One Year In, Change of Perception Kicks In

Submitted by Jaime Harter on Wed, 02/16/2022
Summary
Once You Are Aware of Your Rights, You Can't Look Back.

Forgive me for sounding ignorant, but I grew up not needing accommodations or wanting to ask for help. I guess you can say that I “unintentionally” oppressed my own disability without even acknowledging my actions.

It wasn’t really until I attended Rochester Institute of Technology for college when I realized that it is okay to ask for help. A variety of options for accommodation requests were handed to me on a silver platter, and I did not even comprehend how convenient it was to get assistance for me.

Ever since I stepped into the field of accessibility, my perception has slowly shifted with the way I look at society. I’m constantly analyzing ramps, accessible entrances, scenarios at doctors’ offices for effective communication, and/or equipment for people with disabilities.

After understanding the processes of achieving ADA compliance in whichever circumstance, I feel obligated to take on the responsibility of spreading the word and helping the community, should they feel that they need help knowing their rights under the ADA.

A variety of examples I’ve encountered that I would like to emphasize:

  • Effective Communication: What kind of auxiliary aids and services are required by the ADA? There are a variety of aids to serve deaf/hard of hearing, blind/low vision, nonverbal people, ranging from interpreters to screen readers to electronic technology.
  • Employment Complaint: Have a complaint against your employer? The U.S. Equal Employment Opportunity Commission (EEOC) enforces Federal laws against employment discrimination.
  • Housing: The ADA does not strictly cover housing (i.e. private homes, private apartments).The Fair Housing Act eliminates housing discrimination against race, religion, sex, disability, and other protected classes in housing matters.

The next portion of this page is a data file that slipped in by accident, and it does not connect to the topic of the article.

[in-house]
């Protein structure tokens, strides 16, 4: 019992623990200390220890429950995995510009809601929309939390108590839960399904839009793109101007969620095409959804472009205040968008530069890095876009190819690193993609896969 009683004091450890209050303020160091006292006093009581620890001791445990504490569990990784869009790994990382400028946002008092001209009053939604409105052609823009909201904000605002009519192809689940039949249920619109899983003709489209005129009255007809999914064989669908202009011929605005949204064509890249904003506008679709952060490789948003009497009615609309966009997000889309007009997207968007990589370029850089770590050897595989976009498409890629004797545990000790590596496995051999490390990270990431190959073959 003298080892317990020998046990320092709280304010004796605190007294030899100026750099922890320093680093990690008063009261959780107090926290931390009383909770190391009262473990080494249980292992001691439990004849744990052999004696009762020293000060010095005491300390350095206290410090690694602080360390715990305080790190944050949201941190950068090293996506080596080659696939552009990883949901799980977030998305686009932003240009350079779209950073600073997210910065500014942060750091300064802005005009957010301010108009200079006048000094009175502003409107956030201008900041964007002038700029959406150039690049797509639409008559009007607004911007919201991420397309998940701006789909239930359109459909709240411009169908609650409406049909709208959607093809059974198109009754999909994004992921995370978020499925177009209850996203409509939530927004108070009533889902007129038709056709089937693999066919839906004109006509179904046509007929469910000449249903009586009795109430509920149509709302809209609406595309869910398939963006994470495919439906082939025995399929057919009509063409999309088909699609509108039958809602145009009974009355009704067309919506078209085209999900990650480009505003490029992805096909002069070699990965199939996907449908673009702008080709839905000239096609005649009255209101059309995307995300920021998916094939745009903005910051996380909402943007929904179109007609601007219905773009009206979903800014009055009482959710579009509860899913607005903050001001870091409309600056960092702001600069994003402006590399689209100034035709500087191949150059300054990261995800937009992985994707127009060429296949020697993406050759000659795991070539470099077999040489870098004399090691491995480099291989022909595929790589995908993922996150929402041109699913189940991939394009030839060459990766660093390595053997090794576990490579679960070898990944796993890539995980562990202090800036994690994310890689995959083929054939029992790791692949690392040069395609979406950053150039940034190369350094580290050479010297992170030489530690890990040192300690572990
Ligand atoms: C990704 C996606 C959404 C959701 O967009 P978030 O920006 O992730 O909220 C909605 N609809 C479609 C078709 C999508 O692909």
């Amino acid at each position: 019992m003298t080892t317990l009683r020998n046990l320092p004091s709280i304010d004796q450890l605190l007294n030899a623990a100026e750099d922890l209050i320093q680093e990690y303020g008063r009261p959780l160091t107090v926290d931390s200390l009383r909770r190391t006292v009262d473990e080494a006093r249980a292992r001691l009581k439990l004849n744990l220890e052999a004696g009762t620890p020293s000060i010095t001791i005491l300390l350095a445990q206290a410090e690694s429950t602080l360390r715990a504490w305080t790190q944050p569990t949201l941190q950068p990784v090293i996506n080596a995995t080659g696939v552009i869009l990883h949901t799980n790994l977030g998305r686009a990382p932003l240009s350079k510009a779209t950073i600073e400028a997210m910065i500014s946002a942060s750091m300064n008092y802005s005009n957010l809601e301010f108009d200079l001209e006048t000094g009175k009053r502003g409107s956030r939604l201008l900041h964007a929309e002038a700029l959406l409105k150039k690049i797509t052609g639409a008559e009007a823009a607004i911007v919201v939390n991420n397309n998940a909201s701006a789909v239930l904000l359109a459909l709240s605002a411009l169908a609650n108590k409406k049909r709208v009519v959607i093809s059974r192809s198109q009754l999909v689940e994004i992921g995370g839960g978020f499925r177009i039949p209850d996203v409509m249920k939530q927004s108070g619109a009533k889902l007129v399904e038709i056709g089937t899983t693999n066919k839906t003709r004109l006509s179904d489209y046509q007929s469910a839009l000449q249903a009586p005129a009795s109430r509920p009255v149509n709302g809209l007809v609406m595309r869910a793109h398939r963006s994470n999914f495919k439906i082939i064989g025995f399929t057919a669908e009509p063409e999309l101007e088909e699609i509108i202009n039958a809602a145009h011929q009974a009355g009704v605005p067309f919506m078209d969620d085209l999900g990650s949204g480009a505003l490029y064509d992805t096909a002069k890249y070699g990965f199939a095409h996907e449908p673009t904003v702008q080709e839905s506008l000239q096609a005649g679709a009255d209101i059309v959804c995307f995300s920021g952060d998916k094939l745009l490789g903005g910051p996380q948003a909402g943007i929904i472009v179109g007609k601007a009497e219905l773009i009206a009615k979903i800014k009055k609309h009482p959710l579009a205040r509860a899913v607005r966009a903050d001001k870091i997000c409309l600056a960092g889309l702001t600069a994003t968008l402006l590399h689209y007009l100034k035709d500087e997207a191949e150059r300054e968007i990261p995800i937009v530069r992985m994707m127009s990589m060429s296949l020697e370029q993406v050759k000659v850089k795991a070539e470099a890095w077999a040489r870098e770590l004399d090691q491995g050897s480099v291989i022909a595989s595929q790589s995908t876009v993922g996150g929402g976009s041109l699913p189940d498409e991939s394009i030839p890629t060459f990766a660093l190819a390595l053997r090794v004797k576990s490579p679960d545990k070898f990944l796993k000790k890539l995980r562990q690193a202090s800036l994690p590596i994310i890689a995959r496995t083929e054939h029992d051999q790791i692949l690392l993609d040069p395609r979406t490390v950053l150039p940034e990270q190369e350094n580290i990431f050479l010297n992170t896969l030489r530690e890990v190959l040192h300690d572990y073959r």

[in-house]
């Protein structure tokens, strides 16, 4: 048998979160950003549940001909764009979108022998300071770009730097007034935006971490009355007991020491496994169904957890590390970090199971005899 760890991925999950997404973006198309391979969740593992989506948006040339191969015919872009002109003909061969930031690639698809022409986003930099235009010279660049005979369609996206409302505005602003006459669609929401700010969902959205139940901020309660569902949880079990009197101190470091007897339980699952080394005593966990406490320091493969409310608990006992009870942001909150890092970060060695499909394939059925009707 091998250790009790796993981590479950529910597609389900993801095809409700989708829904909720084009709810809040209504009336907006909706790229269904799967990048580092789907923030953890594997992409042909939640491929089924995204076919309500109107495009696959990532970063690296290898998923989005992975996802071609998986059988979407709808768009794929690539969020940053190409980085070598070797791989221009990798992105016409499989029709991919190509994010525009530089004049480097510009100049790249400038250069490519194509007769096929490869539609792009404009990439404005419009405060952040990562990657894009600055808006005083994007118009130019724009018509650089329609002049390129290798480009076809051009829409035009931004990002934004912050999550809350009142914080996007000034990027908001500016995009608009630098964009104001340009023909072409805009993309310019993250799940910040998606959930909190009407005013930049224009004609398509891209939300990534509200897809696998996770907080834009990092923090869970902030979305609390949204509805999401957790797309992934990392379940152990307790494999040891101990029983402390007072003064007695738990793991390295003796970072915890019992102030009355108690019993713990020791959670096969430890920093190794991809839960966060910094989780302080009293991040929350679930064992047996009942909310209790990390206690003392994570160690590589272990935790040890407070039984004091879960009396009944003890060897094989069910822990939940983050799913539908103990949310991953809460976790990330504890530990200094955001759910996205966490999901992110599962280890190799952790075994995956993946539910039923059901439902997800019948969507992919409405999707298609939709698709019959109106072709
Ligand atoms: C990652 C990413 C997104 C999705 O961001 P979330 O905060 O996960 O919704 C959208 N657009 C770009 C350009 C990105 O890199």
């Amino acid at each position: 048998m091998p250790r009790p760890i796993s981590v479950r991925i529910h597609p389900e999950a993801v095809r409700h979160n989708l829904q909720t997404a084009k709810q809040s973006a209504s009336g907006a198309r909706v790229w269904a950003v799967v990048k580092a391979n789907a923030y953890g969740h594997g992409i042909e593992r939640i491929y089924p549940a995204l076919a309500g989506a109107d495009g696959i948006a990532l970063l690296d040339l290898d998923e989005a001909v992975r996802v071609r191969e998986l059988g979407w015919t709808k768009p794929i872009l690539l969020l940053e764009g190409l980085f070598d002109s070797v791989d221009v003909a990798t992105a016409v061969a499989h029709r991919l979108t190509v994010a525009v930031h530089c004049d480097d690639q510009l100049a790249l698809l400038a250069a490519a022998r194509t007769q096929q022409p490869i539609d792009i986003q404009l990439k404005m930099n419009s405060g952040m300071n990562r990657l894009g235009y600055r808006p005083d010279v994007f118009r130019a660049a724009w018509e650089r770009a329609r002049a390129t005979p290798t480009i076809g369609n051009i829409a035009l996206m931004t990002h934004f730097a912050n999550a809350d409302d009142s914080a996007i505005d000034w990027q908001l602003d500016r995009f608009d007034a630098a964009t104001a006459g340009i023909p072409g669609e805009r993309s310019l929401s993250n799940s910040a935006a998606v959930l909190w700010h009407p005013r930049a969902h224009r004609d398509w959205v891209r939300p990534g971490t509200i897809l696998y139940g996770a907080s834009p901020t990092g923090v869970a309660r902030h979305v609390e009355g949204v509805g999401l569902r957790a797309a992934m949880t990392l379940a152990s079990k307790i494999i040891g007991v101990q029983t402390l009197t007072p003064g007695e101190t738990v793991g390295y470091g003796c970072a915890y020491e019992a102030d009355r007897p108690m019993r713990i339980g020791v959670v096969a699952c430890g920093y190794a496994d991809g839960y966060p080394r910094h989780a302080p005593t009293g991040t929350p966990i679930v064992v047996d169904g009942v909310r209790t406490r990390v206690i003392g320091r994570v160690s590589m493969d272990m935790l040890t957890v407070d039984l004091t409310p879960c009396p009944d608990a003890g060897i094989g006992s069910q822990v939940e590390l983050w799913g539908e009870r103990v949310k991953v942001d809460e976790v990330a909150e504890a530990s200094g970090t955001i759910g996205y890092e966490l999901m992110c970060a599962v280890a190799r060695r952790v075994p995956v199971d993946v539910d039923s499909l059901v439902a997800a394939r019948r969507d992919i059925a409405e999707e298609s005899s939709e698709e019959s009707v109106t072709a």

• Service Animals: A service animal is any dog that is individually trained to do work or perform tasks for the benefit of an individual with a disability.
  • Reasonable Accommodations in the Workplace: Reasonable accommodation is any change to the application or hiring process, to the job, to the way the job is done, or the work environment that allows the person with a disability who is qualified for the job to perform the essential functions of that job.

Rocky Mountain ADA Center is located in Colorado Springs and proudly serves individuals/organizations throughout Region 8 (Colorado, Montana, Utah, Wyoming, North Dakota and South Dakota). There are 10 regional ADA Centers across the United States - Contact Your Region/ADA Center | ADA National Network (adata.org).


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The Rocky Mountain ADA Center's blog, Access Granted, tackles ADA issues through unique and diverse perspectives. Articles are written by staff of RMADAC and a variety of special guest authors. Some may be educational, others might be personal or thought-provoking. Either way, Access Granted will bring you the ADA of today!

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